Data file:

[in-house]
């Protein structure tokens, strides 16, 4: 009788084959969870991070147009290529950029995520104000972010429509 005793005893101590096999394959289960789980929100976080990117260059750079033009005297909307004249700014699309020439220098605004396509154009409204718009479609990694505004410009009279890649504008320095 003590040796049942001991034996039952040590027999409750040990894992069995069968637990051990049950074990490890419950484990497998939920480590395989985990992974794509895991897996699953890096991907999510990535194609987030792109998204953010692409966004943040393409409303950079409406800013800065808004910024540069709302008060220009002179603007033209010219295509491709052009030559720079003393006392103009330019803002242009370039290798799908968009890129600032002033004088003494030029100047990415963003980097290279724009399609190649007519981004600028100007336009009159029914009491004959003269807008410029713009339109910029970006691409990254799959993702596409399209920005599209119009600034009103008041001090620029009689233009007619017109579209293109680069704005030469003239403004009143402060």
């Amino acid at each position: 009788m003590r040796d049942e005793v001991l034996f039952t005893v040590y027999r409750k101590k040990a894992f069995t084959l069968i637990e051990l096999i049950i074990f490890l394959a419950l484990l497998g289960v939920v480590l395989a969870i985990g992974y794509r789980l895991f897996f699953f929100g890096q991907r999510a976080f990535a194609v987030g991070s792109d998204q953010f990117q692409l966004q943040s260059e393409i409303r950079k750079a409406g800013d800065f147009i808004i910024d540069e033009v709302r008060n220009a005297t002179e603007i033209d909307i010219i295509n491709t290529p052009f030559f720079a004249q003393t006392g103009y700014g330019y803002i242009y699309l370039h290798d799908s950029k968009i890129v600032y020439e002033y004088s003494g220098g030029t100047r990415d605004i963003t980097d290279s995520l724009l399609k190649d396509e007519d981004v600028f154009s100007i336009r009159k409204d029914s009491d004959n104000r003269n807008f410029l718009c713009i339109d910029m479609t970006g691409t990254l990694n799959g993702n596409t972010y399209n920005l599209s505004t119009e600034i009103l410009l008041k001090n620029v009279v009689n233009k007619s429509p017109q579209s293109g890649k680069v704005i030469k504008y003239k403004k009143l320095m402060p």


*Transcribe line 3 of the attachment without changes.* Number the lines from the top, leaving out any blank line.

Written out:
């Amino acid at each position: 009788m003590r040796d049942e005793v001991l034996f039952t005893v040590y027999r409750k101590k040990a894992f069995t084959l069968i637990e051990l096999i049950i074990f490890l394959a419950l484990l497998g289960v939920v480590l395989a969870i985990g992974y794509r789980l895991f897996f699953f929100g890096q991907r999510a976080f990535a194609v987030g991070s792109d998204q953010f990117q692409l966004q943040s260059e393409i409303r950079k750079a409406g800013d800065f147009i808004i910024d540069e033009v709302r008060n220009a005297t002179e603007i033209d909307i010219i295509n491709t290529p052009f030559f720079a004249q003393t006392g103009y700014g330019y803002i242009y699309l370039h290798d799908s950029k968009i890129v600032y020439e002033y004088s003494g220098g030029t100047r990415d605004i963003t980097d290279s995520l724009l399609k190649d396509e007519d981004v600028f154009s100007i336009r009159k409204d029914s009491d004959n104000r003269n807008f410029l718009c713009i339109d910029m479609t970006g691409t990254l990694n799959g993702n596409t972010y399209n920005l599209s505004t119009e600034i009103l410009l008041k001090n620029v009279v009689n233009k007619s429509p017109q579209s293109g890649k680069v704005i030469k504008y003239k403004k009143l320095m402060p």